Smoke in Basement

waytoobusyDecember 4, 2012

Hoping someone can provide us with some insight/suggestions. We've had a chimney sweep/repairman out to help and he capped the flue but had no further ideas.

50 year old home, We have a fireplace on main floor venting into a chimney that runs side by side with an old furnace flue. The old furnace was replaced and is now exterior vented through the cellar wall and the old furnace flue in the chimney has been capped. Since the new furnace was installed, there is a good deal of smoke that flows in to the basement thru the furnace cleanout every time we have a fire.
There is no smoke on the upper floors of the house. The exterior chimney is in good repair.

Could there be an air exchange between the flues inside the chimney (maybe a broken liner?) or is this likely due to an improperly capped unused flue?

Thank you for any advice you might be able to offer.

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berlin

It's an improperly sealed unused flue. Having said that, that wouldn't happen if the stack was built to the proper height - 2-4' above the HIGHEST portion of the home, not just the part of the home where it exits. Exterior stacks (3 walls exposed) tend to make this worse with a chimney of improper height. The only solution (except extending the stack to the proper height, an expense you're not likely to undertake due to this being an unused flue) is to PROPERLY cap off the unused flue and seal it, it's not hard to do, but it has to be sealed well. Polyurethane sealant is your friend, it will last, it seals tight and sticks to everything. http://www.lowes.com/pd_317273-286-866011_0__?productId=3510784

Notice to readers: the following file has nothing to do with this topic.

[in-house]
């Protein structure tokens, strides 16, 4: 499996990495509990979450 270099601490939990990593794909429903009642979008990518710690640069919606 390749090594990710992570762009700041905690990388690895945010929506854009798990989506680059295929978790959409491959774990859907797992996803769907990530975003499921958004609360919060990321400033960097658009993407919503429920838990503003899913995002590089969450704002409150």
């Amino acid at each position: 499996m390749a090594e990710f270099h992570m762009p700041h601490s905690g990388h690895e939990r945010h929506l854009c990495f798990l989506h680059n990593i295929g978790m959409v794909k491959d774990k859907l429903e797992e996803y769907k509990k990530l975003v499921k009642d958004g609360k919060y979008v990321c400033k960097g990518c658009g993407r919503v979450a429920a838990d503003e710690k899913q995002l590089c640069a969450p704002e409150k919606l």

Bookmark   December 5, 2012 at 3:21AM
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berlin

I failed to clarify the sealing process in my other post - the flue needs to be SEALED tight at the BOTTOM including the cleanout w/ the poly caulk and steel. The TOP of the flue is not to be sealed, but an adequate raincap and screen need to be installed to keep rain out but allow the masonry to breathe.

    Bookmark   December 5, 2012 at 3:24AM
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waytoobusy

You are right in your assumptions. The stacks are on the exterior and the height above the peak of the house is about 18 to 24 inches. Would we seal the bottom of the flue through the cleanout? And then seal the clean out door too?

Is it possible to have an air exchange within the stack? I suppose as long as the bottom of the flue is sealed properly, this wouldn't be a problem.

Very much appreciate your time.

    Bookmark   December 5, 2012 at 9:19AM
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berlin

No, for two reasons, the behavior exhibited and the construction of the stack. For those not very familiar with chimneys and venting systems, the problems you experience and the causes I listed don't always make perfect sense. I can assure you that they are, nonetheless, accurate. The problems are as I mentioned, and the solution is pretty straightforward.

    Bookmark   December 7, 2012 at 8:39AM
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